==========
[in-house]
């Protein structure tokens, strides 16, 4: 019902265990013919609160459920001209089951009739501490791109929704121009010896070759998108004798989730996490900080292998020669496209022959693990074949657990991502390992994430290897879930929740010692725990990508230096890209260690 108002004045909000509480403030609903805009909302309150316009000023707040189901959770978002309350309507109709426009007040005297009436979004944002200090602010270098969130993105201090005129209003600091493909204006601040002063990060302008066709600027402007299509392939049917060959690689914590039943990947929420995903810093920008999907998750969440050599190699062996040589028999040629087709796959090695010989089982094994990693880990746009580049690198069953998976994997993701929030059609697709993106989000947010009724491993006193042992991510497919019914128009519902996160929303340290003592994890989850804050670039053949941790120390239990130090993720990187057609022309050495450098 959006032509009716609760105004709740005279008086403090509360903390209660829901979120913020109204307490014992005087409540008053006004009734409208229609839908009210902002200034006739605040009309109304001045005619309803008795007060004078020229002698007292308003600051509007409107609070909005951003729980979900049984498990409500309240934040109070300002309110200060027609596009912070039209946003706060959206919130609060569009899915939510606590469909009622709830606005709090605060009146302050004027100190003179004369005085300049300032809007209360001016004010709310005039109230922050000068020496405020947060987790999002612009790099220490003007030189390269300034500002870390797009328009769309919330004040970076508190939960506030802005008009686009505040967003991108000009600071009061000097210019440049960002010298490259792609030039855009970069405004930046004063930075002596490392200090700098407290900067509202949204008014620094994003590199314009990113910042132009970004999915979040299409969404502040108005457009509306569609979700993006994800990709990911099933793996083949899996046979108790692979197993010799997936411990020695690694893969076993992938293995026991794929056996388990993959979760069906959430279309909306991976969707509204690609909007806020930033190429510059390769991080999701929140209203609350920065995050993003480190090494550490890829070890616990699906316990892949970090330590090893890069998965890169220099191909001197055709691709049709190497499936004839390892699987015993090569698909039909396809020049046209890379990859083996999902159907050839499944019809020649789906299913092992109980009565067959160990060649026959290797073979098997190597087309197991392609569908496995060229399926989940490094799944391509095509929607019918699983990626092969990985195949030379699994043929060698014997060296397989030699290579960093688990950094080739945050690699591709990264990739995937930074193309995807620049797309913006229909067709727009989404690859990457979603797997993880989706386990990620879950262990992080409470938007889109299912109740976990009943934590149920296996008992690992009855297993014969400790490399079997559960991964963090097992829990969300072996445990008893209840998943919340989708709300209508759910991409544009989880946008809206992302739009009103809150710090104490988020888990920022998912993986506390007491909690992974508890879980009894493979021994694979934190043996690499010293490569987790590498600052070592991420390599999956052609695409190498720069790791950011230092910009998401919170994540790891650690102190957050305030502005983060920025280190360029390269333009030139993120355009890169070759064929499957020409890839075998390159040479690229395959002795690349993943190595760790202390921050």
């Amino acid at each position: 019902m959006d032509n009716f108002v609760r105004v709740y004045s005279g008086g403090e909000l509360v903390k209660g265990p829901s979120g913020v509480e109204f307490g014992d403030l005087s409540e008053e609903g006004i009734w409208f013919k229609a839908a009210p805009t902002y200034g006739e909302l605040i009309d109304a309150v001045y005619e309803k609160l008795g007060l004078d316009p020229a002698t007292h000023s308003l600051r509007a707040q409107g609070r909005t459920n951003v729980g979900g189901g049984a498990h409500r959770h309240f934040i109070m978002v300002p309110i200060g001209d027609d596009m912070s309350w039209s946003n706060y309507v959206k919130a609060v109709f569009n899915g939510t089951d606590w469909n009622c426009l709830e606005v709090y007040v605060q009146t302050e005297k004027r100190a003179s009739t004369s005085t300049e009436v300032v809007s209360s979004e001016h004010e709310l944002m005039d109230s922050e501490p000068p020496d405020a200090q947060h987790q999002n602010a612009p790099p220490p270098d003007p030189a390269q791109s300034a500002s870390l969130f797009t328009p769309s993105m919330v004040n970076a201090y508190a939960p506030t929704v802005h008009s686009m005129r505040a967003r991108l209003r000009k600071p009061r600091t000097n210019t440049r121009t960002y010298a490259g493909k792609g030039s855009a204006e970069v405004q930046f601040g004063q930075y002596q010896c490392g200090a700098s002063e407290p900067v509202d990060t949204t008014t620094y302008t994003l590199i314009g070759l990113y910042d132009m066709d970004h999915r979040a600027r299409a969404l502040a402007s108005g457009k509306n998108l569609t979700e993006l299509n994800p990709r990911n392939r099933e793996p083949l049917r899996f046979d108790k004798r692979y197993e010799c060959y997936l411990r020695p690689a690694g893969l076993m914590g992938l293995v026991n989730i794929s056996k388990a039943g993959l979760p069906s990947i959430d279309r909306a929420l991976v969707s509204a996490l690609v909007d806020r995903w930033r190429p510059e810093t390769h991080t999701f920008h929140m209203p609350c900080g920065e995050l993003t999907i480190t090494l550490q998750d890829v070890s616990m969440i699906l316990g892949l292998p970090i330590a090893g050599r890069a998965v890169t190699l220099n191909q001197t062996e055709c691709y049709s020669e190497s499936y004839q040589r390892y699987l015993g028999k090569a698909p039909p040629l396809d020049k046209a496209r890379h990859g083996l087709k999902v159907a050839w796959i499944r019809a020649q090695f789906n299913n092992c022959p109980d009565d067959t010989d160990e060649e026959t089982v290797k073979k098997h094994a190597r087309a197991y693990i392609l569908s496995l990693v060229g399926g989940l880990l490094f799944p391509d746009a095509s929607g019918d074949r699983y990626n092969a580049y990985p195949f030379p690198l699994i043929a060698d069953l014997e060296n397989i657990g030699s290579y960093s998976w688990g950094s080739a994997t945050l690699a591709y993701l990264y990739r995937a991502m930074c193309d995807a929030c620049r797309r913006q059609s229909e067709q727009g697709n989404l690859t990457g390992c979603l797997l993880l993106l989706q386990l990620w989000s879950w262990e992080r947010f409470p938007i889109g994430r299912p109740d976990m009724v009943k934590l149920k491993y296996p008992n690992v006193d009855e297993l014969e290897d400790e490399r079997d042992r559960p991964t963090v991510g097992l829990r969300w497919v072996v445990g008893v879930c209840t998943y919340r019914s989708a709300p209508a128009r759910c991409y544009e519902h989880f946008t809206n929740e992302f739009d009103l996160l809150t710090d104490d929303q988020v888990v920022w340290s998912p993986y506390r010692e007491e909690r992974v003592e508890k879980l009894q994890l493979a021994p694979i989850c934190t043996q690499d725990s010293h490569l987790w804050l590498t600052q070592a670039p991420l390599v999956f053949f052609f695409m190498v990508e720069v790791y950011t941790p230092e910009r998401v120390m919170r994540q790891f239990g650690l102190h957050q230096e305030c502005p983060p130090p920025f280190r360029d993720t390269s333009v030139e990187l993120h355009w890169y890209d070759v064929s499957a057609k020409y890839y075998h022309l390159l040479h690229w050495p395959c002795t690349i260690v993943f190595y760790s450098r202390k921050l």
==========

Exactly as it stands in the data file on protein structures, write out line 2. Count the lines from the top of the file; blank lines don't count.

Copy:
């Protein structure tokens, strides 16, 4: 019902265990013919609160459920001209089951009739501490791109929704121009010896070759998108004798989730996490900080292998020669496209022959693990074949657990991502390992994430290897879930929740010692725990990508230096890209260690 108002004045909000509480403030609903805009909302309150316009000023707040189901959770978002309350309507109709426009007040005297009436979004944002200090602010270098969130993105201090005129209003600091493909204006601040002063990060302008066709600027402007299509392939049917060959690689914590039943990947929420995903810093920008999907998750969440050599190699062996040589028999040629087709796959090695010989089982094994990693880990746009580049690198069953998976994997993701929030059609697709993106989000947010009724491993006193042992991510497919019914128009519902996160929303340290003592994890989850804050670039053949941790120390239990130090993720990187057609022309050495450098 959006032509009716609760105004709740005279008086403090509360903390209660829901979120913020109204307490014992005087409540008053006004009734409208229609839908009210902002200034006739605040009309109304001045005619309803008795007060004078020229002698007292308003600051509007409107609070909005951003729980979900049984498990409500309240934040109070300002309110200060027609596009912070039209946003706060959206919130609060569009899915939510606590469909009622709830606005709090605060009146302050004027100190003179004369005085300049300032809007209360001016004010709310005039109230922050000068020496405020947060987790999002612009790099220490003007030189390269300034500002870390797009328009769309919330004040970076508190939960506030802005008009686009505040967003991108000009600071009061000097210019440049960002010298490259792609030039855009970069405004930046004063930075002596490392200090700098407290900067509202949204008014620094994003590199314009990113910042132009970004999915979040299409969404502040108005457009509306569609979700993006994800990709990911099933793996083949899996046979108790692979197993010799997936411990020695690694893969076993992938293995026991794929056996388990993959979760069906959430279309909306991976969707509204690609909007806020930033190429510059390769991080999701929140209203609350920065995050993003480190090494550490890829070890616990699906316990892949970090330590090893890069998965890169220099191909001197055709691709049709190497499936004839390892699987015993090569698909039909396809020049046209890379990859083996999902159907050839499944019809020649789906299913092992109980009565067959160990060649026959290797073979098997190597087309197991392609569908496995060229399926989940490094799944391509095509929607019918699983990626092969990985195949030379699994043929060698014997060296397989030699290579960093688990950094080739945050690699591709990264990739995937930074193309995807620049797309913006229909067709727009989404690859990457979603797997993880989706386990990620879950262990992080409470938007889109299912109740976990009943934590149920296996008992690992009855297993014969400790490399079997559960991964963090097992829990969300072996445990008893209840998943919340989708709300209508759910991409544009989880946008809206992302739009009103809150710090104490988020888990920022998912993986506390007491909690992974508890879980009894493979021994694979934190043996690499010293490569987790590498600052070592991420390599999956052609695409190498720069790791950011230092910009998401919170994540790891650690102190957050305030502005983060920025280190360029390269333009030139993120355009890169070759064929499957020409890839075998390159040479690229395959002795690349993943190595760790202390921050």